She is the author of the children’s book, The Search for the Perfect Head (Eloquent Books, 2008).
One of her short stories was published in the anthology, Writing Free (Weaver Press, 2011) while her poems have appeared in places that include the Poetry International Web and Spilt Milk Magazine.
In this interview, Fungisayi Sasa talks about her concerns as a writer:
When did you start writing?
My dad unwittingly led me to writing during my early childhood years. He was very firm about studying and, as children, we weren't allowed to watch television during the week. And he would often take us to the local library.
At first, I didn't like these visits to the library because reading felt like work to me. But eventually I started enjoying it and through reading, my passion for writing grew and I started writing poems and short stories about my family and the annoying things they would have done to me. Instead of ranting and raving at them when they made me angry, I would write a story about them or write an angry poem. Writing was therapeutic.
When I was in Zimbabwe, writing was simply a hobby, I didn't think I could go anywhere with it. Even though I read many books, my mind didn't grasp the concept that I could be a writer.
When the political situation in Zimbabwe forced my family to flee to the United Kingdom, I found loads of career opportunities that included writing. I studied creative writing at the University of Bedfordshire and with guidance and support from my lecturers, I sharpened my skills. I gained the confidence to send my work out and I found that the thing with writing and becoming published is that you have to push and persevere.
I used to spend hours trawling websites and writing down their details, sending work by post or e-mail - hoping that somebody would be interested. I even used to write work specifically tailored for particular magazines and websites. I sent my work out to so many places and received so many rejections but I didn't let this deter me. I was motivated because I knew that my work was of a suitable standard. If I was asked to make changes, I would.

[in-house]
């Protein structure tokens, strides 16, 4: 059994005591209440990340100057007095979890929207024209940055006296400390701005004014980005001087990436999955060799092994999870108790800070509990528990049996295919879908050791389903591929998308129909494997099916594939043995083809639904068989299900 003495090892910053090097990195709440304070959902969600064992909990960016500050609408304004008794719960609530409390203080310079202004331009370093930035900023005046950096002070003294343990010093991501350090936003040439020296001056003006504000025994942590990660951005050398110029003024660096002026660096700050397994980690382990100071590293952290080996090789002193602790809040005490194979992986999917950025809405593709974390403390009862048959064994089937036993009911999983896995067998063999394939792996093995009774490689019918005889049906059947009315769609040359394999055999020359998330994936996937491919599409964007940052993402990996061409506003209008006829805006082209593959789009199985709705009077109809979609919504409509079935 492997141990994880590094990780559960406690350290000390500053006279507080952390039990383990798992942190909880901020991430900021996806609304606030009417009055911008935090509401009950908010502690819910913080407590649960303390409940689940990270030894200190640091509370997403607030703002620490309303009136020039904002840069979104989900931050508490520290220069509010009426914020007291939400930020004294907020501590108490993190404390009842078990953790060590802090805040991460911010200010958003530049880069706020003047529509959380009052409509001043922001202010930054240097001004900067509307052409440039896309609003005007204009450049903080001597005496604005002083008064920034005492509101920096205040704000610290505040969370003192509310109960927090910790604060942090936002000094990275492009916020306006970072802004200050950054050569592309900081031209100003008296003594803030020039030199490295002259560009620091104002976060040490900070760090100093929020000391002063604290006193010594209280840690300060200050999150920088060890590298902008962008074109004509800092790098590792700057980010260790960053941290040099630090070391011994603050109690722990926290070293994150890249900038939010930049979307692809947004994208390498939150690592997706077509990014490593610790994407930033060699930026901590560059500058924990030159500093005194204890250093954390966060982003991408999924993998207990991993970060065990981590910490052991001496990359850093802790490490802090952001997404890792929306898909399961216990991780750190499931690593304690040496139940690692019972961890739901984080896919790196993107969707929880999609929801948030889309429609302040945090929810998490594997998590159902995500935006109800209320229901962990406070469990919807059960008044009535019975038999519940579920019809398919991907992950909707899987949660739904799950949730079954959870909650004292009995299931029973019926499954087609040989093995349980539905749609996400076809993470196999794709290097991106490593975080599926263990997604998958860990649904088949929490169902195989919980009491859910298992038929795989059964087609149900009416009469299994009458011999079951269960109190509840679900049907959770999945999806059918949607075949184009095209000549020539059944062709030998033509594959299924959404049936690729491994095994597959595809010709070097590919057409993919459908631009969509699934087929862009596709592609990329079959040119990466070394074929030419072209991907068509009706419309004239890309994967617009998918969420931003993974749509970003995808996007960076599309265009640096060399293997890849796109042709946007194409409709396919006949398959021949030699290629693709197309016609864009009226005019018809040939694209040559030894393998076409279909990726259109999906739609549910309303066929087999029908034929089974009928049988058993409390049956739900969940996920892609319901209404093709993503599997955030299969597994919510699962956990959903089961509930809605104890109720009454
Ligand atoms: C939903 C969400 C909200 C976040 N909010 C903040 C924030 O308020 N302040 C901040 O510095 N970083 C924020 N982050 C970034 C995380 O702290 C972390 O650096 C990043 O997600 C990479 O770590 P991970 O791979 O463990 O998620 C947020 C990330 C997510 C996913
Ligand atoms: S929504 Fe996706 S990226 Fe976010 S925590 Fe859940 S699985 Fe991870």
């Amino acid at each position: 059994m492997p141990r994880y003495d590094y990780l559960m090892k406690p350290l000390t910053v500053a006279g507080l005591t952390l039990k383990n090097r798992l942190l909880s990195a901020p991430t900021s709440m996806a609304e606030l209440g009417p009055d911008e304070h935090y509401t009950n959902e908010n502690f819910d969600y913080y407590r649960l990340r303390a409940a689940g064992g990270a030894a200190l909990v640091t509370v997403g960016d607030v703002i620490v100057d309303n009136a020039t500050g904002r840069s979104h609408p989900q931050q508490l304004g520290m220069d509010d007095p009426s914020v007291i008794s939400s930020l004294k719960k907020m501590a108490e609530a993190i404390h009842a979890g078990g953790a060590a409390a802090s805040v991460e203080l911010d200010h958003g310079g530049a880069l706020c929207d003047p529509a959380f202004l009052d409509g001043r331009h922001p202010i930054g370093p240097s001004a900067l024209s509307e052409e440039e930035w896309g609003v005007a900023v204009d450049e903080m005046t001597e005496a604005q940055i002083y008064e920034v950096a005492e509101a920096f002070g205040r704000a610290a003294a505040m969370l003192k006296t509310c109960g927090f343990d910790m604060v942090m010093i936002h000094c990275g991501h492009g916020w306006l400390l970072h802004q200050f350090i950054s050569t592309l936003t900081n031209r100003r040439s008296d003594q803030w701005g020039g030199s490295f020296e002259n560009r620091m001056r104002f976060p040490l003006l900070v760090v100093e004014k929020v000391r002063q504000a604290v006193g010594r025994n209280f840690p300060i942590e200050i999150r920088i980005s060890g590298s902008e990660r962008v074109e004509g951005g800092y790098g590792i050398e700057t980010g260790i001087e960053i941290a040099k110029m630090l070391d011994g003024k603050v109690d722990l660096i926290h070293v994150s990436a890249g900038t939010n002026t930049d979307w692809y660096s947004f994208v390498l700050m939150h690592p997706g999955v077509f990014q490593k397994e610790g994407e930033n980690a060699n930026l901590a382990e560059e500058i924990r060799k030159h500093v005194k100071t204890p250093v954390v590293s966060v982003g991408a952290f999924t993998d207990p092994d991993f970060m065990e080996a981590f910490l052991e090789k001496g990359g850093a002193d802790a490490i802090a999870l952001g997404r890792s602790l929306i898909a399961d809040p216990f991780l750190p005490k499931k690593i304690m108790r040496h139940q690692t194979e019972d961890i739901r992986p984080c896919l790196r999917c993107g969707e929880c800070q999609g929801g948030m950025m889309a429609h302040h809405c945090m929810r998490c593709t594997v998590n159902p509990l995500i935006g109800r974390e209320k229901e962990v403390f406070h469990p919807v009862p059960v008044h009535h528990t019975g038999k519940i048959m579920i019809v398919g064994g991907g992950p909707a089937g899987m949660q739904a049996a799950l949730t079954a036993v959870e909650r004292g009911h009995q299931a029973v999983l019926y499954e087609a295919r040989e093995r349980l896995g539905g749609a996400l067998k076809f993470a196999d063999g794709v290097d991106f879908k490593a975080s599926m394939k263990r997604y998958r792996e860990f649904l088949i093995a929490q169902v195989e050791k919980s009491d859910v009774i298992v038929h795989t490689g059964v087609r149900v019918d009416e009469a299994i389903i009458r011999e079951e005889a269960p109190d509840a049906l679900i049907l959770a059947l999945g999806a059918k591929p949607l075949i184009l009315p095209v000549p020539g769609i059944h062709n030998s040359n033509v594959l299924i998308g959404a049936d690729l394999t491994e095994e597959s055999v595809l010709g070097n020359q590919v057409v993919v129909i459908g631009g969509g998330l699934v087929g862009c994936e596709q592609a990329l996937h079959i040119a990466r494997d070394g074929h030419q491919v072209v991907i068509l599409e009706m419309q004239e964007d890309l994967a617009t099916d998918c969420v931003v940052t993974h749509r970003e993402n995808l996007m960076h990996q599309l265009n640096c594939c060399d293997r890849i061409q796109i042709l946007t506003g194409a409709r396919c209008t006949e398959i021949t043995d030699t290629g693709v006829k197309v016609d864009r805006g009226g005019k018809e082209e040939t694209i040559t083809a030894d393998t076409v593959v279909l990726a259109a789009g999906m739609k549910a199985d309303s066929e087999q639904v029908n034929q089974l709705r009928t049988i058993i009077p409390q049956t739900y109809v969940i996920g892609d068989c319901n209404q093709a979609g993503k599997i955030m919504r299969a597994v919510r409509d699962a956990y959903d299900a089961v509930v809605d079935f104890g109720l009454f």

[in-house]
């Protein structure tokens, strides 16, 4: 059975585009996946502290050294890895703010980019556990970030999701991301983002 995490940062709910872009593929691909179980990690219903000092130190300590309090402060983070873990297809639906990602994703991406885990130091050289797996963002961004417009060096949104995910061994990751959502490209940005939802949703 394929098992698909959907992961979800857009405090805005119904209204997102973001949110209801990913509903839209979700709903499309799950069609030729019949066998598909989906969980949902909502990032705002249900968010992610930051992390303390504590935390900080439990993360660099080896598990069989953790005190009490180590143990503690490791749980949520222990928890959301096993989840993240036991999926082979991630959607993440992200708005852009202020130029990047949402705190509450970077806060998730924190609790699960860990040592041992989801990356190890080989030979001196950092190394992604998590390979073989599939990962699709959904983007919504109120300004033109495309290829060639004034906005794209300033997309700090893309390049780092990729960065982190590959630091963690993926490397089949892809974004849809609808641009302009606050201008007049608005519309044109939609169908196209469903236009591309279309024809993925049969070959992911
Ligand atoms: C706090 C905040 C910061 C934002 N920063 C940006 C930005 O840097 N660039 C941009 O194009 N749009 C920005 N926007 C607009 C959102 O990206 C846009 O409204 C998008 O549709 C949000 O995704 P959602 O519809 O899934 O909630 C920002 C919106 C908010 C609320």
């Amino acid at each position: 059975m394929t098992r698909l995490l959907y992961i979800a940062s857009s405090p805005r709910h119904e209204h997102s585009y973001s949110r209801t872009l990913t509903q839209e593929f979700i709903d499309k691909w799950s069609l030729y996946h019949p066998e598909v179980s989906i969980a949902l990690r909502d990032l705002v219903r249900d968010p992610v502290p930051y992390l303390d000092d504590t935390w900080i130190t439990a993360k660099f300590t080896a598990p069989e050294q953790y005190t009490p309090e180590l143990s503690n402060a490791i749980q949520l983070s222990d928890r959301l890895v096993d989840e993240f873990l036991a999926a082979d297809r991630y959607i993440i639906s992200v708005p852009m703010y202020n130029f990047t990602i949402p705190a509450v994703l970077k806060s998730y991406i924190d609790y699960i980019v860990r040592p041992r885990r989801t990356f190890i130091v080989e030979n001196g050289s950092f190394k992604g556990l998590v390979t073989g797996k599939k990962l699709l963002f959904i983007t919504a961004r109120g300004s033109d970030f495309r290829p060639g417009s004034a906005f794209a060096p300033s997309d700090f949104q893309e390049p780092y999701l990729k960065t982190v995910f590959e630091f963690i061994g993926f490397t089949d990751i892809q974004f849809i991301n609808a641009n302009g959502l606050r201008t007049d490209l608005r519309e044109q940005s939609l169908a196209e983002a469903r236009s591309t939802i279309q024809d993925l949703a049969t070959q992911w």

Have your experiences influenced your writing in any way?
My personal experiences are everything when it comes to my writing.
Some of my characters have my personal traits. They talk the way I do.
My writing flows more easily if it comes from my own personal perspective. For example, in the short story, “Eyes On”, which was published in Writing Free, the idea of stalking came from the fact that when I am on Facebook, I cannot randomly go on a person's profile and check out what they are doing because, to me, it feels like I am stalking them.
However, it would also appear that one of the wonders of modern technology and social networking sites is they appear to have normalised stalking to such an extent that we are not disturbed when we are followed around. It is probably because of this 'miracle' that the main character in “Eyes On”, isn't alarmed when he realises that he is being followed.
What are the most difficult aspects?
Starting writing anything is always difficult. The first sentence is always important to me. It has to make the right impact. If it doesn't, I can't continue.
I can write three pages but if the first sentence of the story or book isn't quite right, I will delete it all.
I don't start writing until the sentence sounds right in my mind. And while I wait for that, I plot the story in my mind and concentrate on characterization.
The moments I enjoy most come after I have finished the work because while I am writing, I can't quite see the piece as a whole. The great thing about finishing a piece is that I can dive back into it and start editing and tweaking it.
What are your main concerns as a writer?
Is every word relevant and important? This is what I keep asking myself. This is because as I write I can see a word repeated over and over again. When I see this happening, I remember the time, in my primary school, when my Grade 4 teacher said, “So, then and got are barred from society.” And there was this picture of a man behind bars and that phrase was written underneath.
I usually overcome repetitions like these by reading my work out aloud. If the writing flows well and each word sounds right, I am happy. If not, I tweak it a little bit.
Also, sometimes, motivating myself to write is really difficult. Some days I look at the computer and I think, “No, not yet..” It's not writer's block because the ideas are there, always buzzing in my mind.
What will you write about next?
Baboons … I am working on a re-write of a children's book that I completed sometime ago. I am doing this because I realised the story would work better if it was about humans. I am not saying the baboons evolve into humans, but that when I first wrote the story, I could see humans in my mind but I forced the story into being one about animals.
This conversation was first published by The Zimbabwean
- Petina Gappah [Interview], Conversations with Writers, April 10, 2009
- Speech given by Chiedza Musengezi at the launch of Writing Free, Weaver Press, September 19, 2011
- Writing Free [Book Review], By Sibusiso Tshuma, Panorama Magazine, October 14, 2011